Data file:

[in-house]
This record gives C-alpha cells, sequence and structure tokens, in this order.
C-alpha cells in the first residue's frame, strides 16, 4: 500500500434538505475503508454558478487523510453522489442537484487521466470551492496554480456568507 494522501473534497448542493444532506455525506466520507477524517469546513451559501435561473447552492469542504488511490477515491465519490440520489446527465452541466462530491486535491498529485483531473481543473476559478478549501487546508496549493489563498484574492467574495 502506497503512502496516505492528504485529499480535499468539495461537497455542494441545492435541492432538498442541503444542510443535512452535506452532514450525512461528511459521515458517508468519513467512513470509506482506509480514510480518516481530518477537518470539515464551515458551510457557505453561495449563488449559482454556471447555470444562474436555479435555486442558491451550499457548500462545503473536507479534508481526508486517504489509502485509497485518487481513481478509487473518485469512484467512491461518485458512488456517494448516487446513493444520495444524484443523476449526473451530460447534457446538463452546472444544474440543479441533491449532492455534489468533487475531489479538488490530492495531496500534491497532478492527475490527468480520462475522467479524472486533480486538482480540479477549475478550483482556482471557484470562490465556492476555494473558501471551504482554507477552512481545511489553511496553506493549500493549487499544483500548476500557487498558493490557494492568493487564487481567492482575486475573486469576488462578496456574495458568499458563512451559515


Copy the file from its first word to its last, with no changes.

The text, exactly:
[in-house]
This record gives C-alpha cells, sequence and structure tokens, in this order.
C-alpha cells in the first residue's frame, strides 16, 4: 500500500434538505475503508454558478487523510453522489442537484487521466470551492496554480456568507 494522501473534497448542493444532506455525506466520507477524517469546513451559501435561473447552492469542504488511490477515491465519490440520489446527465452541466462530491486535491498529485483531473481543473476559478478549501487546508496549493489563498484574492467574495 502506497503512502496516505492528504485529499480535499468539495461537497455542494441545492435541492432538498442541503444542510443535512452535506452532514450525512461528511459521515458517508468519513467512513470509506482506509480514510480518516481530518477537518470539515464551515458551510457557505453561495449563488449559482454556471447555470444562474436555479435555486442558491451550499457548500462545503473536507479534508481526508486517504489509502485509497485518487481513481478509487473518485469512484467512491461518485458512488456517494448516487446513493444520495444524484443523476449526473451530460447534457446538463452546472444544474440543479441533491449532492455534489468533487475531489479538488490530492495531496500534491497532478492527475490527468480520462475522467479524472486533480486538482480540479477549475478550483482556482471557484470562490465556492476555494473558501471551504482554507477552512481545511489553511496553506493549500493549487499544483500548476500557487498558493490557494492568493487564487481567492482575486475573486469576488462578496456574495458568499458563512451559515